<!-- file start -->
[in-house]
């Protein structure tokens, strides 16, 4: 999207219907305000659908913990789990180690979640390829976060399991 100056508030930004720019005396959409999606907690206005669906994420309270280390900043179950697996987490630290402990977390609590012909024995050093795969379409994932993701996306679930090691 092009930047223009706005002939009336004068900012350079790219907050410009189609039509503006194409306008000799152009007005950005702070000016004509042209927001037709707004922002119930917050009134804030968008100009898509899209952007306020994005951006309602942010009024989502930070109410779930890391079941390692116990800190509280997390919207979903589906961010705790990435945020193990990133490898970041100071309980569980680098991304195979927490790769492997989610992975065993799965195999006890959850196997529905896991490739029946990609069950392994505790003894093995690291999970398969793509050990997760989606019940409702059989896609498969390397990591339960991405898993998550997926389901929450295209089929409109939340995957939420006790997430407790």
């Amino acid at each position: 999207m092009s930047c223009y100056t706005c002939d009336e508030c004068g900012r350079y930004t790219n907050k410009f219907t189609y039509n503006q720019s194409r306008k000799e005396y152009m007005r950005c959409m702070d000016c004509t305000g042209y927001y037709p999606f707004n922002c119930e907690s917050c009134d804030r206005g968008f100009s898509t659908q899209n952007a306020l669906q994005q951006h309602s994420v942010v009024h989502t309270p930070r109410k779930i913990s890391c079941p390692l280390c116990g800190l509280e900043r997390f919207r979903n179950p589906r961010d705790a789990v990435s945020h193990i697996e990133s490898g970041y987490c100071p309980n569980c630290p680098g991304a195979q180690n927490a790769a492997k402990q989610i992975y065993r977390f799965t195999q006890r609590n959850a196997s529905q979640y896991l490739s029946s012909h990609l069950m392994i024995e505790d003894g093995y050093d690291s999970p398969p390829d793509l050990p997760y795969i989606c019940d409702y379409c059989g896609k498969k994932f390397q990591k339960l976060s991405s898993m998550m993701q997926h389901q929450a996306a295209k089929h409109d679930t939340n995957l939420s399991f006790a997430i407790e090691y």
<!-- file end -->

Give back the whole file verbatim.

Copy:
[in-house]
């Protein structure tokens, strides 16, 4: 999207219907305000659908913990789990180690979640390829976060399991 100056508030930004720019005396959409999606907690206005669906994420309270280390900043179950697996987490630290402990977390609590012909024995050093795969379409994932993701996306679930090691 092009930047223009706005002939009336004068900012350079790219907050410009189609039509503006194409306008000799152009007005950005702070000016004509042209927001037709707004922002119930917050009134804030968008100009898509899209952007306020994005951006309602942010009024989502930070109410779930890391079941390692116990800190509280997390919207979903589906961010705790990435945020193990990133490898970041100071309980569980680098991304195979927490790769492997989610992975065993799965195999006890959850196997529905896991490739029946990609069950392994505790003894093995690291999970398969793509050990997760989606019940409702059989896609498969390397990591339960991405898993998550997926389901929450295209089929409109939340995957939420006790997430407790």
């Amino acid at each position: 999207m092009s930047c223009y100056t706005c002939d009336e508030c004068g900012r350079y930004t790219n907050k410009f219907t189609y039509n503006q720019s194409r306008k000799e005396y152009m007005r950005c959409m702070d000016c004509t305000g042209y927001y037709p999606f707004n922002c119930e907690s917050c009134d804030r206005g968008f100009s898509t659908q899209n952007a306020l669906q994005q951006h309602s994420v942010v009024h989502t309270p930070r109410k779930i913990s890391c079941p390692l280390c116990g800190l509280e900043r997390f919207r979903n179950p589906r961010d705790a789990v990435s945020h193990i697996e990133s490898g970041y987490c100071p309980n569980c630290p680098g991304a195979q180690n927490a790769a492997k402990q989610i992975y065993r977390f799965t195999q006890r609590n959850a196997s529905q979640y896991l490739s029946s012909h990609l069950m392994i024995e505790d003894g093995y050093d690291s999970p398969p390829d793509l050990p997760y795969i989606c019940d409702y379409c059989g896609k498969k994932f390397q990591k339960l976060s991405s898993m998550m993701q997926h389901q929450a996306a295209k089929h409109d679930t939340n995957l939420s399991f006790a997430i407790e090691y």